No matter the size of your company or its type, prepare for a financial statement impact! The reason is the new lease accounting standard (ASU 2016-02). If you lease anything as part of your business, it is time to pay attention! Recognition changes are here, and it may alter your company’s financial perception in the eyes of shareholders, investors or the IRS. It may be good or it may be painful; depends on how your CFO views it all. Let us get into the details.
Understanding the Change
The new standard changes recognition of leases on your balance sheet. Two types of leases, capital, and operating leases go under the microscope with ASU 2016-02.
With the change, all lease types need recognition on the balance sheet. The big difference hones in on operating lease recognition.
Key Dates of the Standard
The entity for United States accounting standards, the Financial Accounting Standards Board (FASB), made a lease accounting change in 2016. The new standard goes into effect for all public companies with an annual period beginning December 15, 2018. For any entity not public, the change is effective for annual periods after December 15, 2019. For example, a public entity would have to comply starting in the calendar year January 1, 2019, while a non-public entity can wait until January 1, 2020. Early compliance is also acceptable.
Breaking Down Operating and Capital Lease Types
While leasing workplaces for your team may seem like a relatively straight forward process, the accounting and tax treatment of these leases can vary greatly depending on if a lease is considered to be capital or operating in nature.
You may already be familiar with the two common types of leases, capital, and operating leases. A capital lease is a mechanism where you take on debt to own the asset. An example would be your home and its mortgage. You pay the mortgage until you own the house.
Operating leases are different in that you never own the asset. You are paying as a lessee for your right to use the asset. If you rent a home instead of buying it, that is an example of an operating lease. In the business world, most common operating leases include rental of office space.
Both types have benefits and advantages and, depending on the nature of the assets, a company can benefit from holding capital or operating leases. It’s important to note, however, that operating leases are changing with regards to accounting rules as both the U.S. and International accounting regulators are looking to treat all leases as capital in nature.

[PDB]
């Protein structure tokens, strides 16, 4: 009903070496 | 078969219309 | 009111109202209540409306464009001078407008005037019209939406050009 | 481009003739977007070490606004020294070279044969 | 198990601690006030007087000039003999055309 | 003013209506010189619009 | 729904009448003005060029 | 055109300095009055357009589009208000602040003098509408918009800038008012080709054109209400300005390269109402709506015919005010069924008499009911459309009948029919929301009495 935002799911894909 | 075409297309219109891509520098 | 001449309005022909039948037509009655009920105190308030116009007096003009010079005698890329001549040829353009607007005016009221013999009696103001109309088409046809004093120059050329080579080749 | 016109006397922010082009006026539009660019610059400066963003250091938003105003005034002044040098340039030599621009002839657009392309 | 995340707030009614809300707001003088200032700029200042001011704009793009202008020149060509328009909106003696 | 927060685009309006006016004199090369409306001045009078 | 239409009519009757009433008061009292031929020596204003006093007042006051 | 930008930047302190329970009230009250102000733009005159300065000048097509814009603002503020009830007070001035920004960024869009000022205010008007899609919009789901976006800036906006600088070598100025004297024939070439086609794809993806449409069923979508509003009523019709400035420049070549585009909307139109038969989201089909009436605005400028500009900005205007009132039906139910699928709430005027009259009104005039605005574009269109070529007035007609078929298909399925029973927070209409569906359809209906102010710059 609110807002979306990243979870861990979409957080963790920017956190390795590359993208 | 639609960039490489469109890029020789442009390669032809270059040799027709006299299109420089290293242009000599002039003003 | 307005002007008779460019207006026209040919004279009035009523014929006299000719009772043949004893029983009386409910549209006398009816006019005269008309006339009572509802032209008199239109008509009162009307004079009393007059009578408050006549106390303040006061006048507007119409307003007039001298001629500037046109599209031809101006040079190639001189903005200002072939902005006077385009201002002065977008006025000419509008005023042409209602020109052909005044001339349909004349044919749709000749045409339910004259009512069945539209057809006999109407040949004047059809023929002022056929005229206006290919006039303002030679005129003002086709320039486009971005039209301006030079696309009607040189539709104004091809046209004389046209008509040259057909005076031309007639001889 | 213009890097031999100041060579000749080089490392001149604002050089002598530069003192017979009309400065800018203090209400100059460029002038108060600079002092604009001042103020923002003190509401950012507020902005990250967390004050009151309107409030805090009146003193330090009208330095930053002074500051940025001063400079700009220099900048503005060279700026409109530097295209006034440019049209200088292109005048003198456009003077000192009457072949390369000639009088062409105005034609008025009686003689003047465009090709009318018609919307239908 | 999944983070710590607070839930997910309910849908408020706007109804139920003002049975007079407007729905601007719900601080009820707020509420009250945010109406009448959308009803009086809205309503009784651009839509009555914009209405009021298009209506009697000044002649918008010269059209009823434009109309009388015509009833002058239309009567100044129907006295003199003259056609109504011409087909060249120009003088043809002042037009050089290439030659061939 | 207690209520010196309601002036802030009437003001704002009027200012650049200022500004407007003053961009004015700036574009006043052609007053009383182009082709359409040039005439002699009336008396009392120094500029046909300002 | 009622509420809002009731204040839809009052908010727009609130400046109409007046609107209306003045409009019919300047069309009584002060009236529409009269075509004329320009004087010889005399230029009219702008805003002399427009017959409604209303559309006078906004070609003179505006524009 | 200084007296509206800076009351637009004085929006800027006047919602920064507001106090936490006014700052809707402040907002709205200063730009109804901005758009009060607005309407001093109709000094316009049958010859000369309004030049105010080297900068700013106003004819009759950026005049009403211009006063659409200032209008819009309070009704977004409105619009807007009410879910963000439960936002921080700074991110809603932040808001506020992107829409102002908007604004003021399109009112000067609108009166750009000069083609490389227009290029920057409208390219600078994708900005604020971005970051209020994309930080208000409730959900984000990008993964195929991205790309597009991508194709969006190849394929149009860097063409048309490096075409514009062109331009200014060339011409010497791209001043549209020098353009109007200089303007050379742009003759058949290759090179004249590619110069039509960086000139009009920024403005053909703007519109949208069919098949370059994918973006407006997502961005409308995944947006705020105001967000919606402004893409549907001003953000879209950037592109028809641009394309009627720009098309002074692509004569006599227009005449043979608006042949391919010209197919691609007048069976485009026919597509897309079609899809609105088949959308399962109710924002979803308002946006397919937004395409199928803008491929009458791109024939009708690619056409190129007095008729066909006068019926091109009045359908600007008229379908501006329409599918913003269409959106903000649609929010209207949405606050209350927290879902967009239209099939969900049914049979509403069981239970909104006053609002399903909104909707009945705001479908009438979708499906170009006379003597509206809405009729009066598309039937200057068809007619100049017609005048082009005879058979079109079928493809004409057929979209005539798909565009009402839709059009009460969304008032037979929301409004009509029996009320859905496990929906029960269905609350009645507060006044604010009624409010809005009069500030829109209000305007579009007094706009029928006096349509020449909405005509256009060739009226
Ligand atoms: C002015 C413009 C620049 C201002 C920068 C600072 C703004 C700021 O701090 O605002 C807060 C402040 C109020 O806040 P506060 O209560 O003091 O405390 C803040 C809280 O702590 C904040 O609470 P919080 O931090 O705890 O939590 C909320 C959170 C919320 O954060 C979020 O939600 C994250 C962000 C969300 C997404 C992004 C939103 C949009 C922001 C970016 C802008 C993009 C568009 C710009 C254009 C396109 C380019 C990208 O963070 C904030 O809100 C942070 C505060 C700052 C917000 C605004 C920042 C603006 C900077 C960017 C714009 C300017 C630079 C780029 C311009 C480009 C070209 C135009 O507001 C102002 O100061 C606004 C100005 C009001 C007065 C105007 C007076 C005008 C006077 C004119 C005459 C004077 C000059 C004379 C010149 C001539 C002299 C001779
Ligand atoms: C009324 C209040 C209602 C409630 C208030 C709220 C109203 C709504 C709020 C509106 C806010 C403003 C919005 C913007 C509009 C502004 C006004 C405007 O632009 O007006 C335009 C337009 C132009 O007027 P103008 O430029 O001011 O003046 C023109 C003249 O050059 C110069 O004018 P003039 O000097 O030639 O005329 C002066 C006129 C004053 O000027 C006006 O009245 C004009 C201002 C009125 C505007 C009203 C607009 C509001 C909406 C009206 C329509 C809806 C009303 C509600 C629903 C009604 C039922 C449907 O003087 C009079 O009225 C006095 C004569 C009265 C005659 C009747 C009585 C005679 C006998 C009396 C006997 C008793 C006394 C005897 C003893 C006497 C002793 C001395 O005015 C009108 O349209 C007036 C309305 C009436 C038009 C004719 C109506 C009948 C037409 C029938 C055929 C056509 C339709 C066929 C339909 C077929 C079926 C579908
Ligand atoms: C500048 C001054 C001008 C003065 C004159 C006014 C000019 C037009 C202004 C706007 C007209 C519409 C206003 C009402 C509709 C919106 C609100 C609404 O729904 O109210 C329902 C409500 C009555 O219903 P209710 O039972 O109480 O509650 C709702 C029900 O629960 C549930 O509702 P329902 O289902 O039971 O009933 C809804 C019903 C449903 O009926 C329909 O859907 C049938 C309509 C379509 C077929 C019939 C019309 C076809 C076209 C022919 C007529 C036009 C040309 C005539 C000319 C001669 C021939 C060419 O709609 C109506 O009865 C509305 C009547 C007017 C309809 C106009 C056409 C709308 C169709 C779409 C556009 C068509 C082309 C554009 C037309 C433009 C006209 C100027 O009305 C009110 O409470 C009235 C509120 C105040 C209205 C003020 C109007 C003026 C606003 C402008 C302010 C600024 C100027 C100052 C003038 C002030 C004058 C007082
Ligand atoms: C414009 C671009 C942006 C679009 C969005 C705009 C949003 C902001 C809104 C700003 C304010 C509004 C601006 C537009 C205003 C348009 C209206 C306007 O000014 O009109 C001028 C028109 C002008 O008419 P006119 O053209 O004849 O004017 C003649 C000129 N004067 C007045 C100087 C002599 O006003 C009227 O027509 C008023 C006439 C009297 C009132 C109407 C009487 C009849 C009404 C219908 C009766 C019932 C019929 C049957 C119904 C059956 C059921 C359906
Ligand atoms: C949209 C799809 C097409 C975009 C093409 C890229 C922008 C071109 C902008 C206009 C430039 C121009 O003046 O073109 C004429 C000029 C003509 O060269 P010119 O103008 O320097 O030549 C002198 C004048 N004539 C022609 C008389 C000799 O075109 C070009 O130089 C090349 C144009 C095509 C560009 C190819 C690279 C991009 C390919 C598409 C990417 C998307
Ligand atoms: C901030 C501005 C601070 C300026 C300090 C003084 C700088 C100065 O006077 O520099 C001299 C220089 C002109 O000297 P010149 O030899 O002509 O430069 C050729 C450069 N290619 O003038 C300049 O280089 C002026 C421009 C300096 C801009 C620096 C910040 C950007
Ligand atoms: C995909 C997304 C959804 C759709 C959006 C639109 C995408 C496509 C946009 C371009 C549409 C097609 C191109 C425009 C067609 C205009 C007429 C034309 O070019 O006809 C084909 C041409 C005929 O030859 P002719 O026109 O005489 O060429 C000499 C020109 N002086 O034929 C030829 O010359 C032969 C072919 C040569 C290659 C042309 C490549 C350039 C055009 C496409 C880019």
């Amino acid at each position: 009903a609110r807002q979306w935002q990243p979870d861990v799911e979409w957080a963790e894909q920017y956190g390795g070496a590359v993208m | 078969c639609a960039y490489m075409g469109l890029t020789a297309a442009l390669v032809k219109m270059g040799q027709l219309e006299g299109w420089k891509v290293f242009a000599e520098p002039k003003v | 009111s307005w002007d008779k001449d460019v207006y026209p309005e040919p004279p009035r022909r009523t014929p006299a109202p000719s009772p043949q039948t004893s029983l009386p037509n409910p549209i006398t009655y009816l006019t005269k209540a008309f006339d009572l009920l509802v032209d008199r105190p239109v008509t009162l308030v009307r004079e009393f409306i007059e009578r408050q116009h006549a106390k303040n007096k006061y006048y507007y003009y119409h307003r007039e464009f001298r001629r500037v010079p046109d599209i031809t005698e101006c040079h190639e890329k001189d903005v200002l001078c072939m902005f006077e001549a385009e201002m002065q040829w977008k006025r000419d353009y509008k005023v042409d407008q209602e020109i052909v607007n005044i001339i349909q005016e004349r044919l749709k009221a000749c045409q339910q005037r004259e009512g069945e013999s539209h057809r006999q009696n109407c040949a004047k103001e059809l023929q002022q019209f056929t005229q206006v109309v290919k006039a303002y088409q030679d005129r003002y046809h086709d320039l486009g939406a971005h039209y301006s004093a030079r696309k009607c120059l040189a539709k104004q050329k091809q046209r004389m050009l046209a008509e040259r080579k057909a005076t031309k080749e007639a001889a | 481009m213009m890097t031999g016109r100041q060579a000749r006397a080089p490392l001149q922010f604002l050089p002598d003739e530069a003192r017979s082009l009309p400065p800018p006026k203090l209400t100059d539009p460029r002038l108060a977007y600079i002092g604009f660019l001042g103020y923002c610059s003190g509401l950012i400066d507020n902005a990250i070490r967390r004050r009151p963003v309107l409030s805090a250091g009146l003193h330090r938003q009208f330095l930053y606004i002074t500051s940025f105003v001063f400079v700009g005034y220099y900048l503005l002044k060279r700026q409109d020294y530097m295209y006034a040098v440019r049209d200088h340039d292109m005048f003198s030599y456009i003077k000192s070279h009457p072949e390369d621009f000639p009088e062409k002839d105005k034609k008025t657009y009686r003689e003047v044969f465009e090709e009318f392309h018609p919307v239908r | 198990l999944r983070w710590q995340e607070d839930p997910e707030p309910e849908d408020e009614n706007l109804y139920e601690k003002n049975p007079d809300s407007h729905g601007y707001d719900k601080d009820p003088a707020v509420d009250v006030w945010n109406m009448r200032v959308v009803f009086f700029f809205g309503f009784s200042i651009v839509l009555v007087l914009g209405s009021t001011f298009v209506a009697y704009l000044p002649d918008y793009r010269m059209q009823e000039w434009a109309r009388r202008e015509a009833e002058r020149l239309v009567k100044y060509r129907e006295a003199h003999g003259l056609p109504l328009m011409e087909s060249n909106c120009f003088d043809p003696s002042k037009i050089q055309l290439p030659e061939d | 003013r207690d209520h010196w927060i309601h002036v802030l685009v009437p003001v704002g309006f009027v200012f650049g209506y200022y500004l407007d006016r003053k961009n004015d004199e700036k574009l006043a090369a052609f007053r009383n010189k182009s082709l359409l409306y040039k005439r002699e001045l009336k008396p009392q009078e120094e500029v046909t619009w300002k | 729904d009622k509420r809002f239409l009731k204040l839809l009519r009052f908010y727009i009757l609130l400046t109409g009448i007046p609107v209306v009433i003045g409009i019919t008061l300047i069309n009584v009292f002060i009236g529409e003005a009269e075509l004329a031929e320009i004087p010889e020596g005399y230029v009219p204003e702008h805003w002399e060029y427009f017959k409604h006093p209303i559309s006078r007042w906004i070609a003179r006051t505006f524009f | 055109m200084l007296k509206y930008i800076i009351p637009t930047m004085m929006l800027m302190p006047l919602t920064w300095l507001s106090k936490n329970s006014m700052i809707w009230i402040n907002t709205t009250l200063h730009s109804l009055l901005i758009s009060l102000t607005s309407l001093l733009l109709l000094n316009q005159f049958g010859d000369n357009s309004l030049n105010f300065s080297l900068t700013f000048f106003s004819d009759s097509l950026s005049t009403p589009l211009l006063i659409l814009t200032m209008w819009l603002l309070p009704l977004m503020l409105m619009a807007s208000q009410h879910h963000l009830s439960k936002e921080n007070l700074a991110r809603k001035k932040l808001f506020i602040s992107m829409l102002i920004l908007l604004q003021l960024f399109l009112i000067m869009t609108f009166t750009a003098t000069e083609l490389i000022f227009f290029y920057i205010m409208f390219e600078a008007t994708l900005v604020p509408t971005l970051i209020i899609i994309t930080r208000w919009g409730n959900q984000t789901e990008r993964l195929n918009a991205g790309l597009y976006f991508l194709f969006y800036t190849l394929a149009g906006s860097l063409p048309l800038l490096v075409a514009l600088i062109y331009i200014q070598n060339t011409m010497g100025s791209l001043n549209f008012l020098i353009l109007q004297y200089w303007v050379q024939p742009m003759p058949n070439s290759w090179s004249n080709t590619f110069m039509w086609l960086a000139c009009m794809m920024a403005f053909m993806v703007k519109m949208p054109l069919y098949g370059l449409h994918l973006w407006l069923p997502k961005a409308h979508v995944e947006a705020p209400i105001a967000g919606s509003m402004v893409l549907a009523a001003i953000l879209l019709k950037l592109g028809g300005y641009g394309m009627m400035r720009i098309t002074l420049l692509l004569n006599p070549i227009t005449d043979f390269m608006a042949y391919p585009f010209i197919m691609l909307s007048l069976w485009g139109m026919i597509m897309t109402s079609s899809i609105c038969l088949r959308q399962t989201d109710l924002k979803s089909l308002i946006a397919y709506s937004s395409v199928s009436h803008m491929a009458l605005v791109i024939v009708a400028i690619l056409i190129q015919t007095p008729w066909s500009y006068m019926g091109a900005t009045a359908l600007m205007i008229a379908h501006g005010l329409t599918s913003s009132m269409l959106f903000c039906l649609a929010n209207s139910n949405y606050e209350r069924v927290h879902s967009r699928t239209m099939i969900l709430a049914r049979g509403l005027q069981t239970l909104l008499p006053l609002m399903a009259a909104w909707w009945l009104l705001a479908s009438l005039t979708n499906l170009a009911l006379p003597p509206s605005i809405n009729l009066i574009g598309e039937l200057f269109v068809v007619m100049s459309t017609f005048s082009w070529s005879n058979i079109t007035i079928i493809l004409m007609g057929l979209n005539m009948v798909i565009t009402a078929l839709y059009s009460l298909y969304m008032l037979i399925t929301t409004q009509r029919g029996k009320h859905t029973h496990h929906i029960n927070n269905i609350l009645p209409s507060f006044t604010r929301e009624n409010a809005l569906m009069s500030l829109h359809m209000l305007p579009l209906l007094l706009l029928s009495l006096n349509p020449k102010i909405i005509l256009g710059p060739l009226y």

Recognizing Operating Leases Under the New Standard
Before the lease accounting standard change, only capital leases need balance sheet recognition. This is no longer the case with the standards change! Operating leases did not need inclusion on the balance sheet. You would only notice a rental expense as part of your income statement, and that’s it!
With the new standard, operating leases need balance sheet recognition. The new accounting standard requires operating leases to have both an asset, and a liability recorded on the balance sheet.
Say you rent office space. An operating lease will now show as an asset (the lease value) and a liability (the remaining lease payments). The income statement will include an expense to balance the asset and liability.
Companies Need to Take Notice
As you wrap up 2018 and look at your operations and facilities and real estate footprint, understanding this change is key. Before the change, you could rent office spaces in various cities and all would be a text footnote on your financial statements, not a part of your balance sheet. This could make it look as though you had far less debt than was the reality.
The change now requires balance sheet recognition for operating leases. There is no more hiding the lease debt! Businesses will no longer find it as appealing to have rented office space. Businesses who are closely watching the amount on their balance sheet that represents their liabilities may find it less appealing to have office space contracts (aka leases) on the books than in the past; others may be fine with the liability amount increasing.
Even signing a 12 month agreement to rent space in a coworking facility may be viewed as a “liability.” Ask your accounting gurus in house or outside counsel as to what the 2019 perspective on this should be for your firm. No matter what you find, if you are like many other companies we talk to, you are now looking for creative solutions and fast. A simple way to use coworking and shared offices without signing a lease is feasible via license of the proprietary software behind the Upflex app; and treating the fee as a pure play expense allows for instant office space only when needed, without a long-term lease and the financial implications resulting from FASB.
The new lease accounting standard is arriving at a rapid pace, and with it brings changes requiring immediate action. The appeal to reduce balance sheet liabilities that were once out of sight will increase. A trend in the direction of lowering operating leases is likely. Also, the need to ensure the existing operating leases are reported on the balance sheet to follow the new FASB standard becomes imperative. Start your preparation today before the effective date arrives!